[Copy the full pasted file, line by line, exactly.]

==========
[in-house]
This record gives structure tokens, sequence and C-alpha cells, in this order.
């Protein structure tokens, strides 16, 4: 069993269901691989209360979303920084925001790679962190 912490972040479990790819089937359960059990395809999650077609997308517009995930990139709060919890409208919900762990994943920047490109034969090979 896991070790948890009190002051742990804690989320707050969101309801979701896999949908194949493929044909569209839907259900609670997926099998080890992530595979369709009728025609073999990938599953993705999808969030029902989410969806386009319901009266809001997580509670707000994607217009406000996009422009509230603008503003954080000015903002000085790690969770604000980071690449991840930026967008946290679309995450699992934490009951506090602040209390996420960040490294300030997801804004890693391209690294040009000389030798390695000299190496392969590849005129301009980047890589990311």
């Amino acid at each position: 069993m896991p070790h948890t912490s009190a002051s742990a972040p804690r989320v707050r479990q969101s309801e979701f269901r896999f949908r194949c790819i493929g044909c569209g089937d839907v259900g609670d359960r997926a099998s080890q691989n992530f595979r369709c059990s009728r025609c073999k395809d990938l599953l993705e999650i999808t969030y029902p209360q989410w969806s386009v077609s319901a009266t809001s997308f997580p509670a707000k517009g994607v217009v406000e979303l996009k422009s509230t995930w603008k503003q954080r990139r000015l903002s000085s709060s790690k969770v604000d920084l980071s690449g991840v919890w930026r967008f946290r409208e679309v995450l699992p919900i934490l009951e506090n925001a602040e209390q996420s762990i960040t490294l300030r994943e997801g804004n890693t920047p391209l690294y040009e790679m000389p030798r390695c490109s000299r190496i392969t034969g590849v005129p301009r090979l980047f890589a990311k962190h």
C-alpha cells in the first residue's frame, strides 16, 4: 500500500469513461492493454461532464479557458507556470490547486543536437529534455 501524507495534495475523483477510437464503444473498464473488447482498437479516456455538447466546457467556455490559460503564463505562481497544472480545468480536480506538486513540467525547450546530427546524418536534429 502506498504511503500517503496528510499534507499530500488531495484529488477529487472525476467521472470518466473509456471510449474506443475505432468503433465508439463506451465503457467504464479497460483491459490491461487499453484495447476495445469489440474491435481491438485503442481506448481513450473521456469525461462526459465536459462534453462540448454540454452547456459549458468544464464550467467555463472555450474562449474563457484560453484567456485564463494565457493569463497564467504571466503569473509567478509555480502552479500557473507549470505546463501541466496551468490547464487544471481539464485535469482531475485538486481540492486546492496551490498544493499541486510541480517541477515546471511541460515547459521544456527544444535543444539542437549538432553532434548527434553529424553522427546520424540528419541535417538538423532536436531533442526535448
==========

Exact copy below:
[in-house]
This record gives structure tokens, sequence and C-alpha cells, in this order.
């Protein structure tokens, strides 16, 4: 069993269901691989209360979303920084925001790679962190 912490972040479990790819089937359960059990395809999650077609997308517009995930990139709060919890409208919900762990994943920047490109034969090979 896991070790948890009190002051742990804690989320707050969101309801979701896999949908194949493929044909569209839907259900609670997926099998080890992530595979369709009728025609073999990938599953993705999808969030029902989410969806386009319901009266809001997580509670707000994607217009406000996009422009509230603008503003954080000015903002000085790690969770604000980071690449991840930026967008946290679309995450699992934490009951506090602040209390996420960040490294300030997801804004890693391209690294040009000389030798390695000299190496392969590849005129301009980047890589990311």
């Amino acid at each position: 069993m896991p070790h948890t912490s009190a002051s742990a972040p804690r989320v707050r479990q969101s309801e979701f269901r896999f949908r194949c790819i493929g044909c569209g089937d839907v259900g609670d359960r997926a099998s080890q691989n992530f595979r369709c059990s009728r025609c073999k395809d990938l599953l993705e999650i999808t969030y029902p209360q989410w969806s386009v077609s319901a009266t809001s997308f997580p509670a707000k517009g994607v217009v406000e979303l996009k422009s509230t995930w603008k503003q954080r990139r000015l903002s000085s709060s790690k969770v604000d920084l980071s690449g991840v919890w930026r967008f946290r409208e679309v995450l699992p919900i934490l009951e506090n925001a602040e209390q996420s762990i960040t490294l300030r994943e997801g804004n890693t920047p391209l690294y040009e790679m000389p030798r390695c490109s000299r190496i392969t034969g590849v005129p301009r090979l980047f890589a990311k962190h």
C-alpha cells in the first residue's frame, strides 16, 4: 500500500469513461492493454461532464479557458507556470490547486543536437529534455 501524507495534495475523483477510437464503444473498464473488447482498437479516456455538447466546457467556455490559460503564463505562481497544472480545468480536480506538486513540467525547450546530427546524418536534429 502506498504511503500517503496528510499534507499530500488531495484529488477529487472525476467521472470518466473509456471510449474506443475505432468503433465508439463506451465503457467504464479497460483491459490491461487499453484495447476495445469489440474491435481491438485503442481506448481513450473521456469525461462526459465536459462534453462540448454540454452547456459549458468544464464550467467555463472555450474562449474563457484560453484567456485564463494565457493569463497564467504571466503569473509567478509555480502552479500557473507549470505546463501541466496551468490547464487544471481539464485535469482531475485538486481540492486546492496551490498544493499541486510541480517541477515546471511541460515547459521544456527544444535543444539542437549538432553532434548527434553529424553522427546520424540528419541535417538538423532536436531533442526535448